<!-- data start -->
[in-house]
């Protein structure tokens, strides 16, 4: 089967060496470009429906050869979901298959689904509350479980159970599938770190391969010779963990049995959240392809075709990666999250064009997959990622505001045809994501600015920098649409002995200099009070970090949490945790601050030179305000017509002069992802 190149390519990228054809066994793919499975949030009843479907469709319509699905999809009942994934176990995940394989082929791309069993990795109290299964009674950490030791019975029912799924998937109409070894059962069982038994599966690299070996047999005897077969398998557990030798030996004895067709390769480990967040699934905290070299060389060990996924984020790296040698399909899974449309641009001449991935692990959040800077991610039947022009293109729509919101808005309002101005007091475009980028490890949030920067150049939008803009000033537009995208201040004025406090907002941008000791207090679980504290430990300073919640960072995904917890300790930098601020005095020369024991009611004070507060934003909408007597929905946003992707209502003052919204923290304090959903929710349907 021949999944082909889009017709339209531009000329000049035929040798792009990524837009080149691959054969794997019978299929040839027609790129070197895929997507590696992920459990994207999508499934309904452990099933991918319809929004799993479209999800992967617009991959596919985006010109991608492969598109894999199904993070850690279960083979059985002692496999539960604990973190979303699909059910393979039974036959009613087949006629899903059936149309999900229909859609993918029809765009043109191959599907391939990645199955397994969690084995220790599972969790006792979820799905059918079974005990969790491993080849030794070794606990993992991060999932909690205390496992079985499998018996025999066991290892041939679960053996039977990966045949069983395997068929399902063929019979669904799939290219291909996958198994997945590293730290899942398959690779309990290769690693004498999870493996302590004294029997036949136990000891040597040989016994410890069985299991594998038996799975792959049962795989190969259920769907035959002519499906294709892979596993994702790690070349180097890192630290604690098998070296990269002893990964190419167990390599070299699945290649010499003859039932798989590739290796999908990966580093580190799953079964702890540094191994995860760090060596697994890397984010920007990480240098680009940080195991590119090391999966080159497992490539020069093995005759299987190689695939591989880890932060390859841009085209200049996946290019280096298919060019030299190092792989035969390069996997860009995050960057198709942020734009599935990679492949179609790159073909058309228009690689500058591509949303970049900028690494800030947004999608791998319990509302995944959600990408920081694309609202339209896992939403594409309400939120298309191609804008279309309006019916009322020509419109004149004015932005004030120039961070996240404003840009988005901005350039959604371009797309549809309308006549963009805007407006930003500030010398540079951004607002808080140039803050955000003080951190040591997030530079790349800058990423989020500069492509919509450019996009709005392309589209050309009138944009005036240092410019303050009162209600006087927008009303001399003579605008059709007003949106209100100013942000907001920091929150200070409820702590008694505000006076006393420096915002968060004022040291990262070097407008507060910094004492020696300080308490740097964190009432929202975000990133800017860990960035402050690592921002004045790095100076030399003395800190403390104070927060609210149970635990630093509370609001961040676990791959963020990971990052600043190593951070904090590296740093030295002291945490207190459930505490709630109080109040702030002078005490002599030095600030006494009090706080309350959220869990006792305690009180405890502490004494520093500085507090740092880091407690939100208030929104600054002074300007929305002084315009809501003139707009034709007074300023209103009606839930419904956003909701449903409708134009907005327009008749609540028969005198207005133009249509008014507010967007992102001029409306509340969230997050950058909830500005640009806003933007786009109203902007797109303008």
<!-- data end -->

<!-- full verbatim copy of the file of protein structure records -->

[in-house]
């Protein structure tokens, strides 16, 4: 089967060496470009429906050869979901298959689904509350479980159970599938770190391969010779963990049995959240392809075709990666999250064009997959990622505001045809994501600015920098649409002995200099009070970090949490945790601050030179305000017509002069992802 190149390519990228054809066994793919499975949030009843479907469709319509699905999809009942994934176990995940394989082929791309069993990795109290299964009674950490030791019975029912799924998937109409070894059962069982038994599966690299070996047999005897077969398998557990030798030996004895067709390769480990967040699934905290070299060389060990996924984020790296040698399909899974449309641009001449991935692990959040800077991610039947022009293109729509919101808005309002101005007091475009980028490890949030920067150049939008803009000033537009995208201040004025406090907002941008000791207090679980504290430990300073919640960072995904917890300790930098601020005095020369024991009611004070507060934003909408007597929905946003992707209502003052919204923290304090959903929710349907 021949999944082909889009017709339209531009000329000049035929040798792009990524837009080149691959054969794997019978299929040839027609790129070197895929997507590696992920459990994207999508499934309904452990099933991918319809929004799993479209999800992967617009991959596919985006010109991608492969598109894999199904993070850690279960083979059985002692496999539960604990973190979303699909059910393979039974036959009613087949006629899903059936149309999900229909859609993918029809765009043109191959599907391939990645199955397994969690084995220790599972969790006792979820799905059918079974005990969790491993080849030794070794606990993992991060999932909690205390496992079985499998018996025999066991290892041939679960053996039977990966045949069983395997068929399902063929019979669904799939290219291909996958198994997945590293730290899942398959690779309990290769690693004498999870493996302590004294029997036949136990000891040597040989016994410890069985299991594998038996799975792959049962795989190969259920769907035959002519499906294709892979596993994702790690070349180097890192630290604690098998070296990269002893990964190419167990390599070299699945290649010499003859039932798989590739290796999908990966580093580190799953079964702890540094191994995860760090060596697994890397984010920007990480240098680009940080195991590119090391999966080159497992490539020069093995005759299987190689695939591989880890932060390859841009085209200049996946290019280096298919060019030299190092792989035969390069996997860009995050960057198709942020734009599935990679492949179609790159073909058309228009690689500058591509949303970049900028690494800030947004999608791998319990509302995944959600990408920081694309609202339209896992939403594409309400939120298309191609804008279309309006019916009322020509419109004149004015932005004030120039961070996240404003840009988005901005350039959604371009797309549809309308006549963009805007407006930003500030010398540079951004607002808080140039803050955000003080951190040591997030530079790349800058990423989020500069492509919509450019996009709005392309589209050309009138944009005036240092410019303050009162209600006087927008009303001399003579605008059709007003949106209100100013942000907001920091929150200070409820702590008694505000006076006393420096915002968060004022040291990262070097407008507060910094004492020696300080308490740097964190009432929202975000990133800017860990960035402050690592921002004045790095100076030399003395800190403390104070927060609210149970635990630093509370609001961040676990791959963020990971990052600043190593951070904090590296740093030295002291945490207190459930505490709630109080109040702030002078005490002599030095600030006494009090706080309350959220869990006792305690009180405890502490004494520093500085507090740092880091407690939100208030929104600054002074300007929305002084315009809501003139707009034709007074300023209103009606839930419904956003909701449903409708134009907005327009008749609540028969005198207005133009249509008014507010967007992102001029409306509340969230997050950058909830500005640009806003933007786009109203902007797109303008």